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If you are like most people, your first inclination when accused of doing something wrong is to defend yourself. You may feel that, if you could just explain your circumstances, the situation would resolve itself. This may work in some instances, but when it comes to potentially facing criminal charges, trying to provide an explanation would probably not serve your interests.

Most people understand from television and movies that they have the right to remain silent. However, they may not know how to make sure they protect that right when faced with questions from police. It's not as simple as staying quiet.

Taking advantage of your right to remain silent

You don't have to wait for police to arrest you to take advantage of your right to remain silent. In fact, some officers will ask you questions prior to making an arrest to help establish probable cause. In addition, police know that many people believe their rights don't kick in until after an arrest, so the more information they gather prior to that point, the better. By answering questions other than basic information, such as your name and address, all you are doing is giving police more ammunition against you.

Instead, you can invoke your right not to answer any questions right away, but the way you do it is important. You can't just clam up. You have to make it clear that you are exercising this vitally important right. You must make it crystal clear. Don't use ambiguous language by making statements such as the following:

  • Maybe I shouldn't answer any questions.
  • I plan to invoke my right to remain silent.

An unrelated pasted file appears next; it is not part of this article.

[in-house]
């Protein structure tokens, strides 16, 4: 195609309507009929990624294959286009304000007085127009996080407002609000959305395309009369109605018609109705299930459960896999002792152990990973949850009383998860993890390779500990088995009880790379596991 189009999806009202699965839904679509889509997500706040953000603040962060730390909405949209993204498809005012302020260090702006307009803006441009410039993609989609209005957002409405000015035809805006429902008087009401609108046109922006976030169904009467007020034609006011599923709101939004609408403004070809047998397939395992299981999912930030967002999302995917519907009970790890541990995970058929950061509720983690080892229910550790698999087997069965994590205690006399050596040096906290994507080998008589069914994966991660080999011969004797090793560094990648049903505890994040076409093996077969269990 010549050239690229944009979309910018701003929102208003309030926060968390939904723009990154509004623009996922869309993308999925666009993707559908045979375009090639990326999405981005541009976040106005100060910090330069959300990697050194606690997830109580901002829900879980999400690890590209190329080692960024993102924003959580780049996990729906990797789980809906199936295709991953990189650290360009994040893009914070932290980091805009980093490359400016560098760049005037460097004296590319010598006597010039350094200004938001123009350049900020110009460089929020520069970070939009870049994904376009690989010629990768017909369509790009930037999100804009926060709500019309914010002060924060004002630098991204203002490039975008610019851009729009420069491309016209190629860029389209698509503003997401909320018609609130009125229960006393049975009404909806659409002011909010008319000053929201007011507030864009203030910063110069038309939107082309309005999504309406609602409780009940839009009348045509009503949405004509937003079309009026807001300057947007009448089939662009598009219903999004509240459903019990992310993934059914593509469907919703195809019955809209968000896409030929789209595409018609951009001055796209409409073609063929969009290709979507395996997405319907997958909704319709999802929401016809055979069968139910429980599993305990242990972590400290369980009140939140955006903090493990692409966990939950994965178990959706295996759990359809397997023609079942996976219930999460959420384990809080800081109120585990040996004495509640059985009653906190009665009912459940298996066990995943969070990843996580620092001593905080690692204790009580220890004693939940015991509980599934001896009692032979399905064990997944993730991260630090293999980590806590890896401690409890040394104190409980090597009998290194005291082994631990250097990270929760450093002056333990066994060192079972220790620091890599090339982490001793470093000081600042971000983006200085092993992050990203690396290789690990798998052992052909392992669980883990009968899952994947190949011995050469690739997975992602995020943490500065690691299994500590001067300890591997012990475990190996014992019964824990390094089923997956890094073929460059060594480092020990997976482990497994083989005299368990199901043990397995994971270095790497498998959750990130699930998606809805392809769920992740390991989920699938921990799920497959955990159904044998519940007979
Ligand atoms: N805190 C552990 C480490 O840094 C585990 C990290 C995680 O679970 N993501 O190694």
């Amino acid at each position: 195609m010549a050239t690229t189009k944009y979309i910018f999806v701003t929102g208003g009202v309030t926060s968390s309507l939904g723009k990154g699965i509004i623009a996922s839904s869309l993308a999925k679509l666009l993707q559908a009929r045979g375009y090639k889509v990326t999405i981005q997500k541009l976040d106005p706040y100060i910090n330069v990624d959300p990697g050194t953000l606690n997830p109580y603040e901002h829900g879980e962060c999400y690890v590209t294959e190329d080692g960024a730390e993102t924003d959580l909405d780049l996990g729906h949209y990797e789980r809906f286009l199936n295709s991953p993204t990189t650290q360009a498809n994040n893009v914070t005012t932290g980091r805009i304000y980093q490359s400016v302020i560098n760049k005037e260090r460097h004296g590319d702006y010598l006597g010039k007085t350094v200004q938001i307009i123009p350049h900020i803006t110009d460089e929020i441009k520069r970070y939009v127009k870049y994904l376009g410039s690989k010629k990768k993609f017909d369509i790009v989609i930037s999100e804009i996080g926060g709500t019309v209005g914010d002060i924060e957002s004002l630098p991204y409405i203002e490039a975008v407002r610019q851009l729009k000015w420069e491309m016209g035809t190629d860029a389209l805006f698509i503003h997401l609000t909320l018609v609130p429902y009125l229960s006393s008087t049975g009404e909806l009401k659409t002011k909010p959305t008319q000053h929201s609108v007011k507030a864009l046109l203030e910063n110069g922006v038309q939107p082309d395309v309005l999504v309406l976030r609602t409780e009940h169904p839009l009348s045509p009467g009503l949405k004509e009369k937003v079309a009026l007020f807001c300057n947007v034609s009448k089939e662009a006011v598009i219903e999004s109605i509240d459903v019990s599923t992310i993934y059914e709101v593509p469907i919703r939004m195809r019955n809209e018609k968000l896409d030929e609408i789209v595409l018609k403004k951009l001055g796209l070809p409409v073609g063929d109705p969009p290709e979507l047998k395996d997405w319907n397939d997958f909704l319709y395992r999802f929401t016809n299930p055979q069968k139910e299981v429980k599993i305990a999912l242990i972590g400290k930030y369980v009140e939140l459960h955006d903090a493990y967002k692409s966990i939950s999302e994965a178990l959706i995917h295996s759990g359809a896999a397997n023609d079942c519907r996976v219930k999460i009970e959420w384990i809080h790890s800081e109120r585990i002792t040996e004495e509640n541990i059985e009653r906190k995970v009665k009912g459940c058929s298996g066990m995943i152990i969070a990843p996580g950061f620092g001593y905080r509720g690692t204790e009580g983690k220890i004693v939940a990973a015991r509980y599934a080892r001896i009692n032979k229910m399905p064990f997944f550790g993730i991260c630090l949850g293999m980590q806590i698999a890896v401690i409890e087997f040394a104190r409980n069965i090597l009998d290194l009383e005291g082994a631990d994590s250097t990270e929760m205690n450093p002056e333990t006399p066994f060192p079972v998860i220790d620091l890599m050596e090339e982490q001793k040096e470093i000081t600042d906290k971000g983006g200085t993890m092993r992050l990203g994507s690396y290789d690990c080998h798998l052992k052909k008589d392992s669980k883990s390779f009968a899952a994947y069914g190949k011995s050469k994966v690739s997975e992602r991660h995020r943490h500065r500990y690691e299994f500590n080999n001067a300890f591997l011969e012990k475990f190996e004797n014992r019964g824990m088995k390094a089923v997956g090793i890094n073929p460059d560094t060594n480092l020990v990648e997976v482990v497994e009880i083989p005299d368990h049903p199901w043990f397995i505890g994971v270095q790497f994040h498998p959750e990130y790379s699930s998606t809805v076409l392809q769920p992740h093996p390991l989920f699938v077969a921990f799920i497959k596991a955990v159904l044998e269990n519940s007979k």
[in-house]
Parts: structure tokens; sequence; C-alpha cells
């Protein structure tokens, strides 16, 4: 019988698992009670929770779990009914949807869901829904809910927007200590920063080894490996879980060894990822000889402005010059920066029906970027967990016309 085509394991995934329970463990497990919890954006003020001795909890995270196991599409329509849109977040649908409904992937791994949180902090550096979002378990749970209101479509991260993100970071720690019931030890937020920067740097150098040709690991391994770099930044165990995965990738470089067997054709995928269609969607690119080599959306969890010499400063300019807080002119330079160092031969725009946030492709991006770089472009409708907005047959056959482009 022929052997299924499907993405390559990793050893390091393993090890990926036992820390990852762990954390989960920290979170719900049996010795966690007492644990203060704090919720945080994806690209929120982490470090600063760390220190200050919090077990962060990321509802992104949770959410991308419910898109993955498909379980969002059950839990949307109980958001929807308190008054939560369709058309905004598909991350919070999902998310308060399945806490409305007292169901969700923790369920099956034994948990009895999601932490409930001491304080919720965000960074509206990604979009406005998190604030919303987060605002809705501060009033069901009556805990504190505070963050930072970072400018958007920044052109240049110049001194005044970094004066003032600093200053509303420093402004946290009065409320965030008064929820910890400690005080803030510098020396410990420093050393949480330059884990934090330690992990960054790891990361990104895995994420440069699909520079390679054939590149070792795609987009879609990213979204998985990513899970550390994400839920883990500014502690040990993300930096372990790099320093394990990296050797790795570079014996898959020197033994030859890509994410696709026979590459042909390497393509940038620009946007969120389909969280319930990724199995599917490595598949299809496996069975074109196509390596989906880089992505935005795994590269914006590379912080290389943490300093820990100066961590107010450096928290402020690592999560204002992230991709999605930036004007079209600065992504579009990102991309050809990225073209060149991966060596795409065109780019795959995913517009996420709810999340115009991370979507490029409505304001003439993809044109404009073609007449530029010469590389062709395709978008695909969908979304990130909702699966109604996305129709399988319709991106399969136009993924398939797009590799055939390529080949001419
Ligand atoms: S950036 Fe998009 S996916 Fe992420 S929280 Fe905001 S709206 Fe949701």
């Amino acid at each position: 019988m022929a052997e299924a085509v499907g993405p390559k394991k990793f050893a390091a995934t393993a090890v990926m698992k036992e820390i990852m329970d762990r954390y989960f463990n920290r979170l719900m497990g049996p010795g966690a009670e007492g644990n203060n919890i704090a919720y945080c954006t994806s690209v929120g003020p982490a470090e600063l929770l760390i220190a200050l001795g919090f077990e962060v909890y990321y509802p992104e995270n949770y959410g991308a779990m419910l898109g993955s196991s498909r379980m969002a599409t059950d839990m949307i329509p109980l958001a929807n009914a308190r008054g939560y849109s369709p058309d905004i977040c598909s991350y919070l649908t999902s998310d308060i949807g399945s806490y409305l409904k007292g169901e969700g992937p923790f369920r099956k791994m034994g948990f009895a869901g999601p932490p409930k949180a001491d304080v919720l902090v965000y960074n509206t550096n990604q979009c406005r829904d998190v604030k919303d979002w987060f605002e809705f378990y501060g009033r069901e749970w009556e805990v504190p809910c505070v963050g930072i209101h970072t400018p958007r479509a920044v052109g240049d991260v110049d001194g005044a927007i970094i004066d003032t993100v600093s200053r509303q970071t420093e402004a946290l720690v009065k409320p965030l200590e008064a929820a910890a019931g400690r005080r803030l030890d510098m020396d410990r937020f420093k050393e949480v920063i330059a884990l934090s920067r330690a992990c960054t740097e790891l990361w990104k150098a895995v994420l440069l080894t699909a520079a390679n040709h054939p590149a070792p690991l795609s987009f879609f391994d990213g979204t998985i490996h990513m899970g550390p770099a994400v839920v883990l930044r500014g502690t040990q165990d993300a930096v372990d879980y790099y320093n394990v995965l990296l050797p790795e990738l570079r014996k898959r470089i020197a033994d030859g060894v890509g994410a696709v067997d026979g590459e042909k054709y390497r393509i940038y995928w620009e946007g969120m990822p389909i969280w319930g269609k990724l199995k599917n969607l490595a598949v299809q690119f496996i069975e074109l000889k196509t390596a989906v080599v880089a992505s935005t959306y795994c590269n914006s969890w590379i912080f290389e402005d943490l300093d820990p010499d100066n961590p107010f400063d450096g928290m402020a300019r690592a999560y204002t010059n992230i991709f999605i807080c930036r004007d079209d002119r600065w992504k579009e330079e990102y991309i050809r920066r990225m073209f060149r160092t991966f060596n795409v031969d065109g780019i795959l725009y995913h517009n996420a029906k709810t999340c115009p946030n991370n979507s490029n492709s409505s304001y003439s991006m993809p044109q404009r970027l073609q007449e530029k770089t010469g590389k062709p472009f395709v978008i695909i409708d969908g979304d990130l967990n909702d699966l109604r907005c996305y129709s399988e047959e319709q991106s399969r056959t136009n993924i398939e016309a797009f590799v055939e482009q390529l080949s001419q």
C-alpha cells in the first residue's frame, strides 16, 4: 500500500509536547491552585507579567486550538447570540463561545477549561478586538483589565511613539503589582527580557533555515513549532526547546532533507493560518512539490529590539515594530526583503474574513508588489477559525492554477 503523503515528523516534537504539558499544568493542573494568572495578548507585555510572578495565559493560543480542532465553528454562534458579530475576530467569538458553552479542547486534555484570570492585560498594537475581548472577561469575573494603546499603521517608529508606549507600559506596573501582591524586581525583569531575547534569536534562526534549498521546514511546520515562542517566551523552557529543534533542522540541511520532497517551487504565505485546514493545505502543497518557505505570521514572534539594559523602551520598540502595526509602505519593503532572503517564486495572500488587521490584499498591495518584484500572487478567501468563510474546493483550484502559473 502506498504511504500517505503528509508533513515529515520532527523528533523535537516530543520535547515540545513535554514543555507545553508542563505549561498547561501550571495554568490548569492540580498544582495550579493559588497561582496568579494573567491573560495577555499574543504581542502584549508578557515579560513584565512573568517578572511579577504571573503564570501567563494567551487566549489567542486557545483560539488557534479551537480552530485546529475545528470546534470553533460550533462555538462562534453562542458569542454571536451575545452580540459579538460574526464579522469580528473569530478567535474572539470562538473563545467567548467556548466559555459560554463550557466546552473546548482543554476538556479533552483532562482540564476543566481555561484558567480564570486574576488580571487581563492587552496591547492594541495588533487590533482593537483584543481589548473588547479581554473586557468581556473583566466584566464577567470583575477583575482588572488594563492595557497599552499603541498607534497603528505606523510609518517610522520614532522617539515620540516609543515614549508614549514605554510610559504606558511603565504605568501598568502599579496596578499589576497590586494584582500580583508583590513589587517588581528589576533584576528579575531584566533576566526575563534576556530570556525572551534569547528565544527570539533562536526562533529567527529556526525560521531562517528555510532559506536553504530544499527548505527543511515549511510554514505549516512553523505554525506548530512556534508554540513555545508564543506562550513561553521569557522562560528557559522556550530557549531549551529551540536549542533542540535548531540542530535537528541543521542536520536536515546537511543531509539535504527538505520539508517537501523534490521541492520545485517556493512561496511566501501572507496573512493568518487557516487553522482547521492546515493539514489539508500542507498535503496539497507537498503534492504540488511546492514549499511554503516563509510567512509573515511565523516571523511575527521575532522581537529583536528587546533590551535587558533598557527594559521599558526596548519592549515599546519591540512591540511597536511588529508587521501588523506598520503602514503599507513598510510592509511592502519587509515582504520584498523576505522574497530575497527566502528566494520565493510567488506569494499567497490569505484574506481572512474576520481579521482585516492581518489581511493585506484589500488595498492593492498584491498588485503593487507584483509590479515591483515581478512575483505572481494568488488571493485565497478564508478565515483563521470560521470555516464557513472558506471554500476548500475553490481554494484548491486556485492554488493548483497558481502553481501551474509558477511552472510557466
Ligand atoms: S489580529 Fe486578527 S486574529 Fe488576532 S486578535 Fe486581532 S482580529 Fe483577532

• Maybe I should talk to a lawyer first.

These types of statements don't necessarily stop police from asking you questions. Courts have sided with police who continued to interrogate an individual who gave these types of responses.

So, what should you do to make it clear?

Making affirmative statements, such as those below, should stop any questioning by police:

  • I want to remain silent.
  • I am exercising my right to remain silent.
  • I want to speak with an attorney.
  • I want to talk to an attorney before answering any questions.

The key is to make sure you remain calm and polite. If you become agitated or combative in any way, you could face additional charges. Officers may attempt to appeal to your need to explain yourself in order to get you to break your silence. They may try to guilt you into answering questions by insinuating that staying quiet just makes you look guilty. Don't fall for these or other tactics. You are exercising a right given to you in the U.S. Constitution. Using it doesn't make you guilty, just smart.

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